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Prospering on their own terms: Q&A with First Nations VAs

Q&A with First Nations VAs at Virtual Gurus.

Virtual Gurus Staff

June 1, 2022

Whether faced with limited work opportunities in their own communities, tired of long commutes, craving more variety, or seeking a more flexible way to earn an income, more and more First Nations people are building rewarding careers as virtual assistants (VAs). We spoke with three of our Indigenous VAs to learn how working as a virtual assistant supports their goals.


Q: Where are you from?

Lauri Forcade 

I’m registered as Métis, but have a lot of family members who are related to the Papaschase Cree. I live on an acreage in Sturgeon County, north of Edmonton.

Leona Sayer

I’m Métis-Cree-Saulteaux from Treaty 4 territory in Saskatchewan. My father is from Yellow Quill First Nation. I moved to Edmonton a few years ago.

Stacey Wells 

I am Squamish First Nation, living in Wetaskiwin, Alberta.

Q: What made you decide to become a VA?


When I came back to Alberta after working in Inuvik for a few years, I knew I wanted to work from home so I didn’t have to commute. I kept seeing ads for Virtual Gurus, thinking I should apply. I found out they would be able to give me work right away with clients in different provinces, and I liked the idea of trying different things.


When the pandemic came, I lost my job. I knew about Virtual Gurus and I liked that it was contract work and that I would be able to choose my own hours. Also the concept of working from home; it saves a lot of time if you don’t have to drive or take the bus. It’s a lot easier, and good for mental health too.


I was laid off after working in administration for many years. Our community is small, so there’s a lot of competition for any job that’s posted. After looking for a while without any luck, my stepson suggested I look into Virtual Gurus.

I liked that I would have control over my schedule and who I worked with, and the freedom to be able to step away and support my family when they needed me. I have a son who needs some extra support, and my Mom has some health challenges. Being able to take my work with me if I have to travel, and even work while I’m away; those were all huge selling points for me.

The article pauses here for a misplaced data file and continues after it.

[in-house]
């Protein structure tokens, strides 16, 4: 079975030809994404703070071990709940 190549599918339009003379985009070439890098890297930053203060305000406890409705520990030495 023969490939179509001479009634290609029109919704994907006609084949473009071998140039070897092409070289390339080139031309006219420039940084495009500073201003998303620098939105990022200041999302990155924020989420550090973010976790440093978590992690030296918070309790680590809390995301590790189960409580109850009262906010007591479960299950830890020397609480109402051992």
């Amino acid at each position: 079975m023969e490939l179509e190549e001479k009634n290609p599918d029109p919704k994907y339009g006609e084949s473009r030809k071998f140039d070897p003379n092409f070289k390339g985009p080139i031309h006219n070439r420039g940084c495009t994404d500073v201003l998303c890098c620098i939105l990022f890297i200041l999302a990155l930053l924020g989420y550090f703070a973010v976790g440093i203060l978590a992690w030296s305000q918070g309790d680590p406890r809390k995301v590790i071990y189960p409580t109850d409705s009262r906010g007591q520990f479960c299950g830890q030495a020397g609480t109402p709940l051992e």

Q: What do you like about working as a VA?


Every day is different; I like the variety and the diverse challenges. I’ve had two of my clients for over a year, so they trust me with a lot of different things. I like to be able to work by myself, but also to know that I’m not necessarily alone, since there is a great VA community online.


I like that my clients have been all over Canada, and from different kinds of organizations. I like the fast pace, and I never get bored. I haven’t felt burnout; I feel I have the right work-life balance.  It’s also appealing to me that I’m learning new skills, and I’m using them too.


I like that I can work as much as I want. If I want to work more hours, I let them know and they’ll give me more hours. If I want lots of clients, I’ll get them. Or I can take a break when I need to.

The flexibility of hours is great too. Sometimes I’m wide awake from 11 pm to 1 am. With everything being online, I do a lot of my work then. It gives me the chance to spend time with my grandkids in the afternoon, then do my work later. And I don’t have to spend hours commuting on the bus, I can just wake up and do it from here. It just fits better.

Q: What have you learned through your VA work?


Definitely a lot about communication and dealing with different people. I have taken several courses, including one on how to be an executive assistant, which I’m putting to use with a client already.


When you work with different types of organizations, it gives you new skills.  I’ve been able to expand into different areas beyond my original focus in legal, whether it’s managing emails, recording meeting minutes or working with different apps and software.


I’ve learned that I know a lot more than I used to give myself credit for. But if I don’t have the answers, there’s always somebody else out there in the Virtual Gurus community who does.

Q: Any advice for new or aspiring First Nations VAs?


Be open and be real. Even if my kid or my dog comes into the room when I’m on a video call, my clients understand, and even appreciate it. We’re all human; don’t try to hide it.


Be grateful for everything that you have. When you’re given a client, work hard and give ‘er! And don’t be afraid to ask for help if you’re stuck. The community is really supportive.


Go into it with an open mind. A lot of us doubt our abilities based on how we’ve been treated in the past. It might not seem easy at first, so take your time, keep talking to other VAs, ask questions and hang in there. Take some of the courses they offer. And if you’re wondering about it, just apply! You never know what could happen.

At Virtual Gurus, our virtual assistants are our North Star — the reason we do what we do. Learn more about our commitment to providing work opportunities for underrepresented communities on our About page.

Virtual Gurus Staff

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